Can me, Mark, and Contrarius all be wrong? (don’t answer that)

        @Mark-k: regarding the Brain Eater, remember that the only time Best Series was given out (as a special Hugo), it went to the Foundation Trilogy. Which… um. Yeah. Continued too far much later on. Not so much a series as a franchise.

        Liked by 1 person

  4. Congrats to Mike and Greg & Eric and Wombat (twice)!!! And the other guy.

    I read “Six Wakes” twice in about 3 months. Because it didn’t stick in my head the first time. So I’m afraid that’s not going to get a big vote from me. The competition is tough and contains many books I nominated or almost did.

    Absolutely nothing in BDP Short was watched by me (except Dr. Who), much less nominated. I would have had to hurt someone if “Monstress” hadn’t made Graphic, so that was good. Surprised at no Ms. Marvel.

    Completely delighted at Lady Trent (Read them all!) and Summer in Orcus.

    Related Work is going to be very tough to decide. Ditto Novella and Novelette.

    I didn’t make it to the announcement as we sleep in disgustingly late here on weekends. However, the bar it was presented from is a place I go to semi-regularly. It is decorated entirely in SF movie/TV stuff, and the televisions run absolutely no sports — last time I was there they were showing the most recent NuTrek and Rogue One. Their food is very good pub grub, and the mixed drinks are sublime. The only bar that has a booth at Comic Con here.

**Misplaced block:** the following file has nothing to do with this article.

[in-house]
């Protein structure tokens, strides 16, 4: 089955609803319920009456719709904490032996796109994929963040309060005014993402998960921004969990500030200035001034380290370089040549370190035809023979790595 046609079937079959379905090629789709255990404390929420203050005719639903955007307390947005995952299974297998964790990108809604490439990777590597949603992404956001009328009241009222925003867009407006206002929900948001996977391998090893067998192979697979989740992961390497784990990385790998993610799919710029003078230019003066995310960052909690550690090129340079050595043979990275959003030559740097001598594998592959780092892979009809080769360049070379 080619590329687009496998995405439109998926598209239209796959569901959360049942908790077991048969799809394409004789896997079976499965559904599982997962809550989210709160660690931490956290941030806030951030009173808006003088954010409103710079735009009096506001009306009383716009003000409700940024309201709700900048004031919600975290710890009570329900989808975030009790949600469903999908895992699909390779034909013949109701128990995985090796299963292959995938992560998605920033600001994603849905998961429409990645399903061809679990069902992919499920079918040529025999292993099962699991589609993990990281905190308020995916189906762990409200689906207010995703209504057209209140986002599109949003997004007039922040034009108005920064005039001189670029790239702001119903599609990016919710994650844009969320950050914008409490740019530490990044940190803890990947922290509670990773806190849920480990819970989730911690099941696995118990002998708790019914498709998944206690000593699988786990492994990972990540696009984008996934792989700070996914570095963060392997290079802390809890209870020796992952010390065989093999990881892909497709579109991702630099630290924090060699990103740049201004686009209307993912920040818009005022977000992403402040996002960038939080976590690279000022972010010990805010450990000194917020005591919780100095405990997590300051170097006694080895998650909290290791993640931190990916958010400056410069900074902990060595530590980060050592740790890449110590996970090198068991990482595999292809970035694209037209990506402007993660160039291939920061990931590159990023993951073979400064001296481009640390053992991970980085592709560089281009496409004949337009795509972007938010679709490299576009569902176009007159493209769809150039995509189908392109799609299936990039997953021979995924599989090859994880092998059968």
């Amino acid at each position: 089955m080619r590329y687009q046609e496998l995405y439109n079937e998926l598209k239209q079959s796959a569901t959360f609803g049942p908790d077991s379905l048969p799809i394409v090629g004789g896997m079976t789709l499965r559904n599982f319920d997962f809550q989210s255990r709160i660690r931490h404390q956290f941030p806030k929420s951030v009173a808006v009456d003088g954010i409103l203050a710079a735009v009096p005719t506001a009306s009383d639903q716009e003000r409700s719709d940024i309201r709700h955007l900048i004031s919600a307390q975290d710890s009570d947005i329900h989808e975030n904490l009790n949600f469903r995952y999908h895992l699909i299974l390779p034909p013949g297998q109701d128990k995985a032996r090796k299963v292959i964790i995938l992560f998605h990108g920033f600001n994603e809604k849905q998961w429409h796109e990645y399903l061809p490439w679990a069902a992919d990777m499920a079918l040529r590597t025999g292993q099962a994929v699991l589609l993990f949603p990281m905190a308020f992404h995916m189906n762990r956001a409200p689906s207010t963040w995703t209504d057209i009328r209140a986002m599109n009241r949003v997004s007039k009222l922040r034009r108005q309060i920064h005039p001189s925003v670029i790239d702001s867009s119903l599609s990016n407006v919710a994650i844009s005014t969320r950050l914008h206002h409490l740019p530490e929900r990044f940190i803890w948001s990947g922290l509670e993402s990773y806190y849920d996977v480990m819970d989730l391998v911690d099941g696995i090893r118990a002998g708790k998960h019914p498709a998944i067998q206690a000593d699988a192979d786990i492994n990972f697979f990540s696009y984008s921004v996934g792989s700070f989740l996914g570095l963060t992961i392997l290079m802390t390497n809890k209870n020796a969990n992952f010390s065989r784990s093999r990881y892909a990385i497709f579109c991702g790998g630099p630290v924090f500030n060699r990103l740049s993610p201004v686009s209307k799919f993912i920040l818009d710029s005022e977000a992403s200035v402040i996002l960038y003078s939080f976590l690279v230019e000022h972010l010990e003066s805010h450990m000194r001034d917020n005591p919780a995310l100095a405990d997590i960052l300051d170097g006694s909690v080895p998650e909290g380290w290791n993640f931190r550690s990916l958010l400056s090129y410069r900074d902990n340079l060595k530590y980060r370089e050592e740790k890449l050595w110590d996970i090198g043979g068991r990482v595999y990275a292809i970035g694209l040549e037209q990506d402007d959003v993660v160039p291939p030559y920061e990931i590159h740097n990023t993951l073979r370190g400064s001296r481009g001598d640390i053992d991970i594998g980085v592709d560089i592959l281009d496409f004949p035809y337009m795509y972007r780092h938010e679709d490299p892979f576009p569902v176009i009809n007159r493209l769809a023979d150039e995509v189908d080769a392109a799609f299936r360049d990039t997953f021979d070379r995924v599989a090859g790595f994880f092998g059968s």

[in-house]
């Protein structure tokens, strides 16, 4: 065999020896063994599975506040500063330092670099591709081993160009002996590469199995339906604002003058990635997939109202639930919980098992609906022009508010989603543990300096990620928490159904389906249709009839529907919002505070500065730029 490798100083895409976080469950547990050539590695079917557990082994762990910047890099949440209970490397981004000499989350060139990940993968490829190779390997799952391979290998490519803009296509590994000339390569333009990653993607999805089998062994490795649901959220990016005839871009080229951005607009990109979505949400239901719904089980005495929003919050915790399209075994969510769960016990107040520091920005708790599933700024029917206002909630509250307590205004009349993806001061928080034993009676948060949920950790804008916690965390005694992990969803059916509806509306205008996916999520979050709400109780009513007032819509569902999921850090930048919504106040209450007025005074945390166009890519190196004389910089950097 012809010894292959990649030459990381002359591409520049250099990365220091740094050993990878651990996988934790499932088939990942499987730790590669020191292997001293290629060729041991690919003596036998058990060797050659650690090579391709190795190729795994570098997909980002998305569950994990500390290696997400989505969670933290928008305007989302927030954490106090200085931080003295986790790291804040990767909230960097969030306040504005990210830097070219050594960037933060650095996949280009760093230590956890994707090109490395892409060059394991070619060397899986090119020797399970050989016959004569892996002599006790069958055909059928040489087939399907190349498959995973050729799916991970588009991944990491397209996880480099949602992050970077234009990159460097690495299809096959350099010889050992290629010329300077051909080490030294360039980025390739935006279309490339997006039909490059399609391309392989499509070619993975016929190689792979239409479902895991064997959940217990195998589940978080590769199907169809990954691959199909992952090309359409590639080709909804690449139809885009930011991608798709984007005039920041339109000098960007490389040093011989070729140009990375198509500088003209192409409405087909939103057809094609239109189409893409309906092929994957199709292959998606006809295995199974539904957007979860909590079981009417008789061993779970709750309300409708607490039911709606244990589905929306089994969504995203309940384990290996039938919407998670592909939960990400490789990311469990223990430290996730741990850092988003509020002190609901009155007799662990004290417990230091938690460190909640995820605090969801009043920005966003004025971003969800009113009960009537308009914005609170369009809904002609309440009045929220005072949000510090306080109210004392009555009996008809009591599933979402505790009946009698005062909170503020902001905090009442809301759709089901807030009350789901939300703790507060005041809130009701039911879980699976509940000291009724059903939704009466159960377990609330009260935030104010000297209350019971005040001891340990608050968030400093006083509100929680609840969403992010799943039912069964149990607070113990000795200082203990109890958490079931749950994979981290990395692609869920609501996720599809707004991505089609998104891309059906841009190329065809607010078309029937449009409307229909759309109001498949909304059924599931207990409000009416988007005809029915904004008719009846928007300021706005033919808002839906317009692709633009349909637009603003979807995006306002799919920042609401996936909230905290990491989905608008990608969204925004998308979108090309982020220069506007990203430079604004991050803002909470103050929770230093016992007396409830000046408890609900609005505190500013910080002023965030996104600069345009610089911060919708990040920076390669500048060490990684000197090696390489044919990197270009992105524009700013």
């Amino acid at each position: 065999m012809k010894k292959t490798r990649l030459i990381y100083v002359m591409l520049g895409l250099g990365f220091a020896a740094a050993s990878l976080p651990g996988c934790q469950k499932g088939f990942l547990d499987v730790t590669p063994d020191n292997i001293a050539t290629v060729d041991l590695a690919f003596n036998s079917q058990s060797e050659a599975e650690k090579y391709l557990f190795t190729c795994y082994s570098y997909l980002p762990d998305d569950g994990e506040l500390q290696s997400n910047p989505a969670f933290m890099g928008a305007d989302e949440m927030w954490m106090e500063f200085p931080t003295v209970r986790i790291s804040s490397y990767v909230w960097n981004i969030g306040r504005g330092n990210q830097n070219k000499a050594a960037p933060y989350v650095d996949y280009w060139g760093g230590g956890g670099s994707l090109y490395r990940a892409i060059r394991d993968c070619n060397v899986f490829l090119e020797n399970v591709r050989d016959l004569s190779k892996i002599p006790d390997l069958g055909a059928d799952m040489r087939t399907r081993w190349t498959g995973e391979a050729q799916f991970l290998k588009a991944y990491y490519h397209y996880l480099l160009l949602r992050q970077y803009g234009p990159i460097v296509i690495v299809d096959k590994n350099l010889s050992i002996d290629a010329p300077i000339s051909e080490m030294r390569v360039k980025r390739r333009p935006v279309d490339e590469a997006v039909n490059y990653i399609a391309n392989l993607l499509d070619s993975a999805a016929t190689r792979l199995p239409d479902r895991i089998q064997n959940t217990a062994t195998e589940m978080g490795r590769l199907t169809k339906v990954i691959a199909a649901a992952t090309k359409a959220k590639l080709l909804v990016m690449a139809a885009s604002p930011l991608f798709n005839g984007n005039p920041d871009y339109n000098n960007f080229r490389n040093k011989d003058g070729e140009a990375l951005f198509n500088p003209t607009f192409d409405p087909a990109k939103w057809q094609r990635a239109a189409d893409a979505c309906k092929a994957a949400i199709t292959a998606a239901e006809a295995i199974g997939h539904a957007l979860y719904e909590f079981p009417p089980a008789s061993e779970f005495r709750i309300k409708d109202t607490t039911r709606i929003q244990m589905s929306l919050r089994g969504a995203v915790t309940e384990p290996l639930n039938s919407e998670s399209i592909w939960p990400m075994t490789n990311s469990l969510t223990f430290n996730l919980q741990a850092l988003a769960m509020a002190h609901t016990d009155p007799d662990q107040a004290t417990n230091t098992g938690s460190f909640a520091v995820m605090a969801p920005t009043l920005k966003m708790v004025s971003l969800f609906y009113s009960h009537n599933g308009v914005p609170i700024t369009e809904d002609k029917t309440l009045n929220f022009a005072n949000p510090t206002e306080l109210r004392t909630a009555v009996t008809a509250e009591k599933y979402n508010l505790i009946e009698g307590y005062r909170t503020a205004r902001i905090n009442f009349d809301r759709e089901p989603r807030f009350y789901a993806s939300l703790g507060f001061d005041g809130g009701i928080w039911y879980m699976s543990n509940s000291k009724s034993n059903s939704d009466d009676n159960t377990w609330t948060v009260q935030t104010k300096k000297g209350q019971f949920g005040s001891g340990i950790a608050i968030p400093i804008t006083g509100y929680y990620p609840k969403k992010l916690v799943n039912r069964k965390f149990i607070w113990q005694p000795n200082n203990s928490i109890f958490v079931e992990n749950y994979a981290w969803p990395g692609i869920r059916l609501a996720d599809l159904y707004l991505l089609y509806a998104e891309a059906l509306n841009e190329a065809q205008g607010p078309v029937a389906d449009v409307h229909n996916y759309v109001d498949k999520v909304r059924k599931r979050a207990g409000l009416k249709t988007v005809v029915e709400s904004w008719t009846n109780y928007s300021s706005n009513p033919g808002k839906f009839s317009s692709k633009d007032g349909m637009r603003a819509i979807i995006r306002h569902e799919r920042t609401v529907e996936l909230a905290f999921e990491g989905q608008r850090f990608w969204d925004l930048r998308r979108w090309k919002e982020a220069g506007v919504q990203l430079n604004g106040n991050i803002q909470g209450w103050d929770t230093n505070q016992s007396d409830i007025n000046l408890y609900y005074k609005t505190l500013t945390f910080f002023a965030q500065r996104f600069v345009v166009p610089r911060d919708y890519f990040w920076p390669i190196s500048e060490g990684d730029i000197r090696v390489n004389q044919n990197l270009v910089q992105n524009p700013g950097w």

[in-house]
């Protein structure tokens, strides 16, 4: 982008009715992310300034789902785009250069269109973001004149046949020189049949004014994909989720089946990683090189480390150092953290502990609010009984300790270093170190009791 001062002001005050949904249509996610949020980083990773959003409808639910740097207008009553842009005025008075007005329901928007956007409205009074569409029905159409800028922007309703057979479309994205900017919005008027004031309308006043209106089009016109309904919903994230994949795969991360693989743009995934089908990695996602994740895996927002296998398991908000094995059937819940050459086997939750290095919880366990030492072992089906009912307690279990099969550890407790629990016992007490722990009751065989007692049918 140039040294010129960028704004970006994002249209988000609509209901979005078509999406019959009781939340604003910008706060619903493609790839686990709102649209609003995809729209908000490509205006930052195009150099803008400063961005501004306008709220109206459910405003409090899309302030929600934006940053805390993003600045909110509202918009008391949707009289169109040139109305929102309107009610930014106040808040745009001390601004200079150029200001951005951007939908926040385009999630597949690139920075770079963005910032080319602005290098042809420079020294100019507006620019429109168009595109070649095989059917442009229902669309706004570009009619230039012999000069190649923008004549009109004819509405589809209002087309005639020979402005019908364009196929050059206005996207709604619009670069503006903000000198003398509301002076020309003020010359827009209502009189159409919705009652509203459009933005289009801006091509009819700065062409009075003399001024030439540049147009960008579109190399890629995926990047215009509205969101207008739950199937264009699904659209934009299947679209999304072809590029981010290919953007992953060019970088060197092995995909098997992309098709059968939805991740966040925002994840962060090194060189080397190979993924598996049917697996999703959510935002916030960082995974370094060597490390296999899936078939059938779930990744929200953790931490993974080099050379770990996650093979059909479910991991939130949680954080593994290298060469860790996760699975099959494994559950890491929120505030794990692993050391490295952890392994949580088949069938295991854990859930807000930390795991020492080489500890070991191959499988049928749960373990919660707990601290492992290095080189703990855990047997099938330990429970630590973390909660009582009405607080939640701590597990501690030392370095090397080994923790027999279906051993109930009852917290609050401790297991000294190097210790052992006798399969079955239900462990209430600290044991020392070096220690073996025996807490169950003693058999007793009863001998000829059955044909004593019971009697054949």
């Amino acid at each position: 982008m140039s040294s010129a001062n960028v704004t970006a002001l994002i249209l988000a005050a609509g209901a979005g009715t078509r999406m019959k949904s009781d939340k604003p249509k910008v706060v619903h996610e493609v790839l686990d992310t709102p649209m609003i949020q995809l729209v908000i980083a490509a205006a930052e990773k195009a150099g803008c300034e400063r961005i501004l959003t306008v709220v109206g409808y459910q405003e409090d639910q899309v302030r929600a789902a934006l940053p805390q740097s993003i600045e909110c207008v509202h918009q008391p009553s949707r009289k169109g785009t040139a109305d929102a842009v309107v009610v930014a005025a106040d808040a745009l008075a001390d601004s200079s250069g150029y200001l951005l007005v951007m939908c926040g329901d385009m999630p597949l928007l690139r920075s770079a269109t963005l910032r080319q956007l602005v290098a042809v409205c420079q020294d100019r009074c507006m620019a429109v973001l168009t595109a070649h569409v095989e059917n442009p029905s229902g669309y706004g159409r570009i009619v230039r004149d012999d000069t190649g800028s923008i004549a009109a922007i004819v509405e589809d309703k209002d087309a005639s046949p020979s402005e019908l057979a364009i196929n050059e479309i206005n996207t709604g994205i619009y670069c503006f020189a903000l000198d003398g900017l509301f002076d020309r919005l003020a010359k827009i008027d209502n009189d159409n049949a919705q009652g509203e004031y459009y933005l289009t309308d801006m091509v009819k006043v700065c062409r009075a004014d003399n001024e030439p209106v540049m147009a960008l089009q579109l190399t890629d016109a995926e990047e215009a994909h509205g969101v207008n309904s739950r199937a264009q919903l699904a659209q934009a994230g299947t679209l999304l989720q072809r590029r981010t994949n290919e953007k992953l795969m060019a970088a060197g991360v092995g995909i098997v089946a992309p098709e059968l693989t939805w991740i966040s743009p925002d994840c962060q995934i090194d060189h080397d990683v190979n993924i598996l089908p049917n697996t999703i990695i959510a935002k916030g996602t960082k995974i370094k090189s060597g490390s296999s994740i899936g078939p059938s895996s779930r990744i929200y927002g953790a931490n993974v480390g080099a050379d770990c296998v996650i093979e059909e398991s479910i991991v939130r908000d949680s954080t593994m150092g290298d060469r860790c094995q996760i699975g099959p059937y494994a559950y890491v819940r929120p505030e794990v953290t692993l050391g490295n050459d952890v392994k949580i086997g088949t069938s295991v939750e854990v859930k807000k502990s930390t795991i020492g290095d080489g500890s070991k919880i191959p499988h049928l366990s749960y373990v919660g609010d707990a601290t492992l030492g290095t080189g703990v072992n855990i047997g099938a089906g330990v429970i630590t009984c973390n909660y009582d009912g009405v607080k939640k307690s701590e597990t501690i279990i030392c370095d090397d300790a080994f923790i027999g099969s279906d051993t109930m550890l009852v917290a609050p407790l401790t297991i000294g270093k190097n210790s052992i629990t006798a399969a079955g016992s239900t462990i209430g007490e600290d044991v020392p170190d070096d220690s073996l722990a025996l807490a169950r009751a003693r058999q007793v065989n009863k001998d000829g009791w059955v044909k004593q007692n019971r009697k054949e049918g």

We watched the video announcement and the reaction from the audience was amusing. When the announcement said “The John W. Campbell Award” and then there was a pause wherein a man in the bar obligatorially interjected “Not a Hugo.” Much cheering for local faves McGuire, Schoenhuth, Brennan, Picacio, Journey Planet, Sword and Laser, also for Mike/770. Also Wonder Woman, Zoe Quinn, and the Dread Scalzi. Dead silence for the Ellison bio and Sanderson. Like, negative noise.

    The Retro Hugos are a solid bunch, aren’t they? The only award ever where you’ll see “Bambi” and “Cat People” together. Will Heinlein cancel himself out?

    Husband’s comment : “No Puppies”. Indeed! None of their ilk, plus Scalzi, Mike, and Cam all nominated. And self-pub represent, along with strong showings for Heinlein, Asimov, and even Doc Smith — the Nuttiest of Nuggets.

    Liked by 2 people

    • I’m in the middle of Tropic of Serpents right now — not at all surprised that the Brennan made it. But yeesh, long books ahead to get through the Sanderson — I haven’t read any! I don’t have anything against Sanderson, but that’s gonna be a time hog for sure.

      I’m mourning the absence of The Bear and the Nightingale and the Fitz and the Fool series — but ya can’t have everything!

      Liked by 3 people

        • Especially in the year of the last book! Sniff.

          I noticed the Novel shortlist was very sf this year — maybe it’s an sf-heavy year in general, I haven’t checked category by category.

          Liked by 2 people

      • @cam